If you are anything like me, you entered this winter break with a mile long “to-do” list of personal and professional tasks you planned to accomplish. My list ranged from writing a project proposal to filming video lessons to lesson planning with a number of other tasks sprinkled in-between.
The grand total of these professional tasks I completed: ZERO. Yes, you heard me ZERO. (Though I did write this post, so I suppose once could argue that my total is ONE....)
Instead of writing my presentation proposal, I decided to watch reruns of Friends. Instead of filming a new video, I decided to take my dog on a long walk to a part of the neighborhood I had yet to explore. Instead of forcing myself to write lesson plans for January (since we sadly, will not be playing ukulele any time soon) I finished my book. I mindlessly scrolled through social media. I took my time chopping vegetables. I slept in late and enjoyed my cup of coffee. I stared out the window. I watched movies I had been wanting to see. I played fetch with my dog. I sat around and did nothing. Literally. AKA-- I took a break.
I loved every minute of it, and for once in my life I don’t feel guilty about not doing the things I intended. Because I know myself well enough to know that I will write my lesson plans. I will finish the project proposal, and I will make the video lessons. When I go back to work. When my break is over.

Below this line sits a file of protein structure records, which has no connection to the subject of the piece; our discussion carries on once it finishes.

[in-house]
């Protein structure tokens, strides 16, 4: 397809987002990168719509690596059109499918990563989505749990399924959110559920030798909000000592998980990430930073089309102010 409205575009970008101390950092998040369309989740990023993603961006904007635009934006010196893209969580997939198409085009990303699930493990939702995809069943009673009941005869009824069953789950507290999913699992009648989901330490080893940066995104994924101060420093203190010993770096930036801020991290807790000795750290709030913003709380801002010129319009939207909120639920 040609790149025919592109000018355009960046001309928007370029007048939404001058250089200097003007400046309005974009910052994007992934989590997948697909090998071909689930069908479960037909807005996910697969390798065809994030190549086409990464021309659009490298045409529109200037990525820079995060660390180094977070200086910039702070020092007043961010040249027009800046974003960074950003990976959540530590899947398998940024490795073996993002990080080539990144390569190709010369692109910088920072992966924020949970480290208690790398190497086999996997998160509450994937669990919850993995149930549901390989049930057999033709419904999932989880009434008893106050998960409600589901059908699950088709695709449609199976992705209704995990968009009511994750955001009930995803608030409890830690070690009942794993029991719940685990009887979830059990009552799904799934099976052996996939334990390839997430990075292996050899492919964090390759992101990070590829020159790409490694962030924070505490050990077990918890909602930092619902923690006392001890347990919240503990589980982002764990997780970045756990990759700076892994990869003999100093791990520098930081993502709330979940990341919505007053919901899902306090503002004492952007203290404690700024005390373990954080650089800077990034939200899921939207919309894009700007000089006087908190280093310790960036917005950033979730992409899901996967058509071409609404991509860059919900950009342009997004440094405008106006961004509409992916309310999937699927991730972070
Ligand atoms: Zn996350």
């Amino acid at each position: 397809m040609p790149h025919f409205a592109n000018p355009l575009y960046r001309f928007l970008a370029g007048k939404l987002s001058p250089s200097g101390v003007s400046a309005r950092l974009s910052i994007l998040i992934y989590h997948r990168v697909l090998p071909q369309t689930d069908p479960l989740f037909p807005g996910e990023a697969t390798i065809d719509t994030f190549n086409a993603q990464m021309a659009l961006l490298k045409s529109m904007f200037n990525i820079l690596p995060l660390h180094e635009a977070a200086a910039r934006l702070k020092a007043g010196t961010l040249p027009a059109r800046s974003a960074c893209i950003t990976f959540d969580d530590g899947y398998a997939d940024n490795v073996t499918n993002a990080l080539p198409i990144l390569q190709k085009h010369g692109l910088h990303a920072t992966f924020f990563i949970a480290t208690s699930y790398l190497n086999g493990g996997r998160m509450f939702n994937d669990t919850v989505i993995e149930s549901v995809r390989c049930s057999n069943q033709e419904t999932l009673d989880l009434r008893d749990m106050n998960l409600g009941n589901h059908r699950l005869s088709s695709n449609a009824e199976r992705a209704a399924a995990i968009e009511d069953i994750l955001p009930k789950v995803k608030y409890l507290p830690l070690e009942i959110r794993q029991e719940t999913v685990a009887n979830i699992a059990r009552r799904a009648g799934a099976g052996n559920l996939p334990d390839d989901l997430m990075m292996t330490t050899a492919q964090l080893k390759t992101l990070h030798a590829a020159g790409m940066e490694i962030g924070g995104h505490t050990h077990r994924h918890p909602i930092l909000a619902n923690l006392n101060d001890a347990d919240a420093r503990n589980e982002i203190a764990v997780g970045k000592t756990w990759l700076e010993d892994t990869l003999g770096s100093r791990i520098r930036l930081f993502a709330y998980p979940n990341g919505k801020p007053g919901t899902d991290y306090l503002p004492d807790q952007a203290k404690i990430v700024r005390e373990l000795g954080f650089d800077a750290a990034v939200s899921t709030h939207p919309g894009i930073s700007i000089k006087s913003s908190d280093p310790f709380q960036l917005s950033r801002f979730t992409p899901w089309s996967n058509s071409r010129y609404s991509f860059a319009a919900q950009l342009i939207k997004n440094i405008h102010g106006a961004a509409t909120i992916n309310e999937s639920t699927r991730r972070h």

So, sure one could say I accomplished "nothing," but I will count doing laundry, cleaning my house, listening to an audiobook, playing ukulele, going on a walk, writing thank-you cards, touring the White House, playing with my dog, and the like a whole lot of "something."
It is no secret that teachers are constantly working overtime. We work when we get home from work. We get to work early to prepare for work. We work on weekends. We think about work when we are going to bed. And when we wake up. So why should we feel guilty for taking the 2 week break we so deeply deserve? And I’m not just talking about this “unprecedented,” “dark,” “challenging” year of 2020. I mean all the time. Take your break in 2021, when things are (hopefully) back to normal. Take your break in 2022 when COVID is a thing of the past. Take your break in 2023 and 2024 and beyond. To quote Eliza Hamilton, “Take a break.” You deserve it.
People often give me a hard time for how much time I get ‘off’. “Must be nice!” They say. “TWO WEEKS!? I’m jealous.” I mean, it is nice, but so is coming home from work and not having to do more work. Don’t get me wrong-- I love my job. I love my career. I love that it requires me to work evenings and weekends and mornings and every hour in-between. But I also love that it allows me time to reset and recharge, and I will certainly take full advantage of that. Wouldn’t anyone?
So for now, I will enjoy the last few days of my break, watching Home Alone 2, starting a new book, and enjoying time with my family. Because after all, isn’t that what a break is supposed to be? And what does it mean to do "nothing" anyways?
Happy New Year, my friends! Cheers to vaccines, hugs, and breaks that are actually breaks.
Hi! I am Nicole Guimaraes. I'm a K-2 music teacher in Falls Church City, VA. I've got an amazing husband and a fabulous dog who keep me busy. If I'm not teaching or walking my dog, you can probably find me at the gym!